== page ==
So, should we expect more protection from clickjacking? Should we expect individual websites to find new security measures that will prevent clickjackers from spreading their scams (I’m looking right at you Facebook and Twitter)?

To some extent, I think that we can expect these companies to assume some responsibility. After all, these companies have made billions of dollars from their clients. They should invest some of that money into research and development that helps them keep the clients safe.

At the same time, we can’t expect Facebook, Twitter, or any other big website to protect us from every threat on the Internet. Many of the clickjacks that people get through Facebook actually come from outside sources. Could Facebook do a better job of warning people when they are leaving the site? Absolutely. Could they do a better job of educating users so that they know more about the threats of clickjacking? I’d say so.

But they aren’t responsible for what happens to you on

That means you have to accept some responsibility on your own.

If you can’t prevent clickjacks from happening, then you can at least stop malware from infiltrating your computer as a result of clickjacked links. Get some good security software for your computer, and don’t be afraid to spend a few bucks on the highest level of protection. It’s the money that encourages software companies to design stronger products. If you only rely on freeware, then you are going to get burned at some point.

That’s just a fact of participating in a virtual world.

WordPress Improves Clickjacking Security

May 26, 2011

Improved clickjacking security seems to be the new thing amongst popular websites that allow user interface. First, Facebook released updates that would make it considerably more difficult for likejacking to take advantage of its site. Now, WordPress has released a beta version of its WordPress 3.2 that offers improved clickjacking security.

The latest update is WordPress 3.1.3, a platform that the company does not recommend for production servers. The company also says that its developments are right on schedule. That means the new version of WordPress will become widely available in just a couple weeks.

The company hasn’t specified exactly how the latest updates prevent clickjacking, but it is safe to assume that it uses some of the security features included in the latest Facebook updates. It will probably use a combination of security software that recognizes suspicious links and alerts that will allow users to decide whether they want to allow an action or not.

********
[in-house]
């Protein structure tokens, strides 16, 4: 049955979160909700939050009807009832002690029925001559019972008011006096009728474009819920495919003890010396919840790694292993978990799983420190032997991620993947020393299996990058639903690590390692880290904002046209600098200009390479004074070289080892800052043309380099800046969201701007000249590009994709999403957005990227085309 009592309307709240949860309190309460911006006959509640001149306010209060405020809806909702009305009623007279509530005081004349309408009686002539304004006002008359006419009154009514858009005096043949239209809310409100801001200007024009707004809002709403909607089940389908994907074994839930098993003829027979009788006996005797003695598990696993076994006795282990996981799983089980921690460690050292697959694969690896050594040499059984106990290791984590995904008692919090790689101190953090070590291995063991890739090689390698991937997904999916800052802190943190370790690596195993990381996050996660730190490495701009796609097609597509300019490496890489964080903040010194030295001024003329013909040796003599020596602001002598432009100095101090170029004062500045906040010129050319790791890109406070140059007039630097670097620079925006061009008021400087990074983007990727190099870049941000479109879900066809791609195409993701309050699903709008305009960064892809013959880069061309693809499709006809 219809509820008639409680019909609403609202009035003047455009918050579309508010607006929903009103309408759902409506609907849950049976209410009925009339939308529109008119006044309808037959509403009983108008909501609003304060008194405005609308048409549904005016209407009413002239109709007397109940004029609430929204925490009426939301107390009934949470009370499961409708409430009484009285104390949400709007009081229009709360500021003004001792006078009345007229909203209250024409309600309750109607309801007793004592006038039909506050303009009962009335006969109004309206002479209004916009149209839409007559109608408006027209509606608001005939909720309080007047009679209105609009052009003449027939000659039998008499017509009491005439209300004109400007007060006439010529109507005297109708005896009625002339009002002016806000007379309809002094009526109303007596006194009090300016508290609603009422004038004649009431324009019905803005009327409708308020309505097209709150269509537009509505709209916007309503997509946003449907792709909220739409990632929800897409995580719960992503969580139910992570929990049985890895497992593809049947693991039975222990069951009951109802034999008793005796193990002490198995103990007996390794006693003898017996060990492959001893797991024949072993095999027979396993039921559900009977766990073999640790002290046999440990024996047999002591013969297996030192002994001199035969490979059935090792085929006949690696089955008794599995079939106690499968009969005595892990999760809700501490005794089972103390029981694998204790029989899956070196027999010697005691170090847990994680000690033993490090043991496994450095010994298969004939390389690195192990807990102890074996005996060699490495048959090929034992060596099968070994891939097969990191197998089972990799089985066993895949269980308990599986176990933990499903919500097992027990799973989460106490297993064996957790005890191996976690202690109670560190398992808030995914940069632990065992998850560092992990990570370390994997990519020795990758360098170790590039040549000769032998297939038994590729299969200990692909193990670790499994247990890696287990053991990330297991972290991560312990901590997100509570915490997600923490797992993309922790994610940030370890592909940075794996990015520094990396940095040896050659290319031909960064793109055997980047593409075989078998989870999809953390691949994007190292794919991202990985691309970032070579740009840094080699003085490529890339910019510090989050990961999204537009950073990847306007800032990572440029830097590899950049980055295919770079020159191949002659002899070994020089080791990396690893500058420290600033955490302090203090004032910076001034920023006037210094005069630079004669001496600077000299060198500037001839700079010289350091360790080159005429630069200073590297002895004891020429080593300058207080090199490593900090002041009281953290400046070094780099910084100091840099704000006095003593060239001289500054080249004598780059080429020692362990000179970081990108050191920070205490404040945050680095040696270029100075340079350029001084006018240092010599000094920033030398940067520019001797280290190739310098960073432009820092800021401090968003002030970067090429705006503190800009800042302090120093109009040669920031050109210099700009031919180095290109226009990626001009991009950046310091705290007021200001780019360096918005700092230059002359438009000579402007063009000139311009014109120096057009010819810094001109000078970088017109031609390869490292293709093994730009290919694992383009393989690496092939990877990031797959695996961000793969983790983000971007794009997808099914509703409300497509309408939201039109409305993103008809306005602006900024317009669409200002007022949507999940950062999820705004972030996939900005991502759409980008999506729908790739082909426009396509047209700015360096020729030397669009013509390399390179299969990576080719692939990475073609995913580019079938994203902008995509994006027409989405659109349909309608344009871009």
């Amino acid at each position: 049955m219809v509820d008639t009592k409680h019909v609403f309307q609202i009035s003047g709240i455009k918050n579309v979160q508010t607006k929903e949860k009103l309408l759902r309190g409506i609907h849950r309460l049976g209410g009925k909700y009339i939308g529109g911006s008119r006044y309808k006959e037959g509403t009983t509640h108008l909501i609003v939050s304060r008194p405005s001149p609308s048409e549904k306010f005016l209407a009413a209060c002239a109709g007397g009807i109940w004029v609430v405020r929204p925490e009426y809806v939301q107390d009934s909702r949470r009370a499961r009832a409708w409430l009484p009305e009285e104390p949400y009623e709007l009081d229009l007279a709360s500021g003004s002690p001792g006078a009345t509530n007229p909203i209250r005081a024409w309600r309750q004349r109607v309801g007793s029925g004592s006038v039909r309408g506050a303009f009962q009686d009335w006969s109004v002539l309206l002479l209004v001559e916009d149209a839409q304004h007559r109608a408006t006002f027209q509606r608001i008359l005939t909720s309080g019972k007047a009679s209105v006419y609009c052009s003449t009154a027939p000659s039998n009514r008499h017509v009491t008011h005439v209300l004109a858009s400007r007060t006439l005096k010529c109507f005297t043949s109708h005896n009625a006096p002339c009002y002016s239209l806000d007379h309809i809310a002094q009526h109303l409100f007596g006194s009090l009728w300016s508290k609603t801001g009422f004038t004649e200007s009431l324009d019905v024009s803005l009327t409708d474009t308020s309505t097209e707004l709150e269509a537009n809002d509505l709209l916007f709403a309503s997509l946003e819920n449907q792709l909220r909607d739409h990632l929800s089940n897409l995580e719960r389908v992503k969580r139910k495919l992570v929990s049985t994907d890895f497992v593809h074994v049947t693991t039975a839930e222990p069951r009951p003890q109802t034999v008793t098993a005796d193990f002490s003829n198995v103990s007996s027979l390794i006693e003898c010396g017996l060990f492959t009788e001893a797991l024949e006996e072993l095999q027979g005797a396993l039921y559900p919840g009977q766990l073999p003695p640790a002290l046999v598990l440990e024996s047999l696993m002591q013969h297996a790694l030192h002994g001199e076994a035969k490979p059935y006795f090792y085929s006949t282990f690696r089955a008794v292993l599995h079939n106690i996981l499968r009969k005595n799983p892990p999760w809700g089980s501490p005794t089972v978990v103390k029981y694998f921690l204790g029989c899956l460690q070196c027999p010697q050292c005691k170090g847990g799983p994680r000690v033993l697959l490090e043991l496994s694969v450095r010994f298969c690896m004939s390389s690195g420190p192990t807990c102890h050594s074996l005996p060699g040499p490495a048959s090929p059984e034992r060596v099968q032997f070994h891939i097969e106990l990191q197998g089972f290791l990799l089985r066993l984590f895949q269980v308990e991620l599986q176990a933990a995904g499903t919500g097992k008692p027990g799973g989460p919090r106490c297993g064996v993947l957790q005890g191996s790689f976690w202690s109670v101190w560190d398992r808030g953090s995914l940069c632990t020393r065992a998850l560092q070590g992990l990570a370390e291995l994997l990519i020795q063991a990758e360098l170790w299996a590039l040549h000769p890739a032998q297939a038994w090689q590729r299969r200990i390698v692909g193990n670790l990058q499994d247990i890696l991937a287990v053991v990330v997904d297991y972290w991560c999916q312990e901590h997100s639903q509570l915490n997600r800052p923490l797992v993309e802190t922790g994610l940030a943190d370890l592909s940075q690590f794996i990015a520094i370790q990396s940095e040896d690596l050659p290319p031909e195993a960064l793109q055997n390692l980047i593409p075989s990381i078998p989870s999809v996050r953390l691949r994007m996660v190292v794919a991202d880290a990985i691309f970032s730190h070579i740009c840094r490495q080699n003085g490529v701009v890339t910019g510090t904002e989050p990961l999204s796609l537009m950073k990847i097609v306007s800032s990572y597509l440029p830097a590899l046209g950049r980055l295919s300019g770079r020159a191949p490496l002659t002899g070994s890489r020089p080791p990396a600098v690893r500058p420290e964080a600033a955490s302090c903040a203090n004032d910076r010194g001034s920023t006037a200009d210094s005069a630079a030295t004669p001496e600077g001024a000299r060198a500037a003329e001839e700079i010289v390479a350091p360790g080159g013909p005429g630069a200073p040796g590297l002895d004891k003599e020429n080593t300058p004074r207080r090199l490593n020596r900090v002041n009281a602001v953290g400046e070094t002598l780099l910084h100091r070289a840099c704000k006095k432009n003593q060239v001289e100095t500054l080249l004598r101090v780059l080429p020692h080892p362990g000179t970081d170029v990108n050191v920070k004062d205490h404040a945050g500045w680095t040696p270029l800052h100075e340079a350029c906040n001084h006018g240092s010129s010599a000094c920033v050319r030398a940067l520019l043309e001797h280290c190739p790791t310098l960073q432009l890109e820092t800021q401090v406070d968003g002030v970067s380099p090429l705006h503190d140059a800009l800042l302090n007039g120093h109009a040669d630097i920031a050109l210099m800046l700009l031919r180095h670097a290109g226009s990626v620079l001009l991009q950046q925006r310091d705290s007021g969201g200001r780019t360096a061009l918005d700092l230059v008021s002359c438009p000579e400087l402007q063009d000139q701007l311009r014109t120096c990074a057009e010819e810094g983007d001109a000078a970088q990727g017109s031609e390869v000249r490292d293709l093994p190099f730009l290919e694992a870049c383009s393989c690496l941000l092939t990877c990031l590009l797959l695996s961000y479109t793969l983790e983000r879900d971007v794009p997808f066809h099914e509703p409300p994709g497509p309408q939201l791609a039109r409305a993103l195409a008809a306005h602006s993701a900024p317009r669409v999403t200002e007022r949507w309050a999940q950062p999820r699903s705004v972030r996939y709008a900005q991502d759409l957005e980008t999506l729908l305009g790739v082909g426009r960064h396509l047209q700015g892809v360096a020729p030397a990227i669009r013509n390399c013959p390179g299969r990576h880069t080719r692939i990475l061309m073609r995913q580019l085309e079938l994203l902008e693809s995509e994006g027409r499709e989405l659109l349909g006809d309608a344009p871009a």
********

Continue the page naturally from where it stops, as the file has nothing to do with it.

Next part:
As long as WordPress remains as flexible and useful as its previous versions, this is great news for bloggers and Internet users alike.

By giving bloggers more control over the way that their websites function, WordPress could make it easier for them to prevent clickjacking links from affecting readers. Hopefully, WordPress has made some of the security features mandatory. That would prevent bloggers from incorporating clickjacked links into their posts.

As people become more aware of this problem, it is likely that companies will continue to search for solutions. That’s why we all need to stay informed about the security issues that might affect us.

Sophos Makes Some Suggestions

April 27, 2011

Sophos, one of the top Internet security firms in the world, has worked with Facebook in the past to make their site safer for users. Facebook, of course, doesn’t always use their suggestions, which might be why Sophos has published an open letter to Facebook on the Naked Security blog.

In the letter, Sophos outlines three suggestions that would make Facebook safer for everyone.

1. Make Privacy the Automatic Default

Facebook users have the option to set their profiles to private, but it’s not the default setting. This offers some benefits to Facebook as a business. Making the profiles more available allows advertisers to target their markets more effectively. The current default, however, also has a negative effect that puts users at risk. Making privacy the default would help eliminate that risk.

2. Vet All App Developers

If you know how to make a simple computer program, then you could make an App for Facebook. Facebook doesn’t really control the content of apps. If there are complaints about one, then they’ll look into the matter, but they don’t make developers submit to any vetting process. That’s dangerous for users, especially those that assume Facebook is taking care of them by scrutinizing the apps.

3. HTTPS Only

Currently, some Facebook pages use HTTP and others use HTTPS. The added -s can mean a lot, especially for those accessing Facebook through unsecured wireless routers. HTTPS sites encrypt information sent by the user. That’s makes it harder for someone else to steal information. It doesn’t make it impossible; but it does provide an extra layer of protection that would deter most small-time hackers from taking information.

Does Facebook have a responsibility to enact these and other security measures to protect its users? Or should users take more responsibility by learning how to keep themselves safe while logged in to Facebook and similar sites?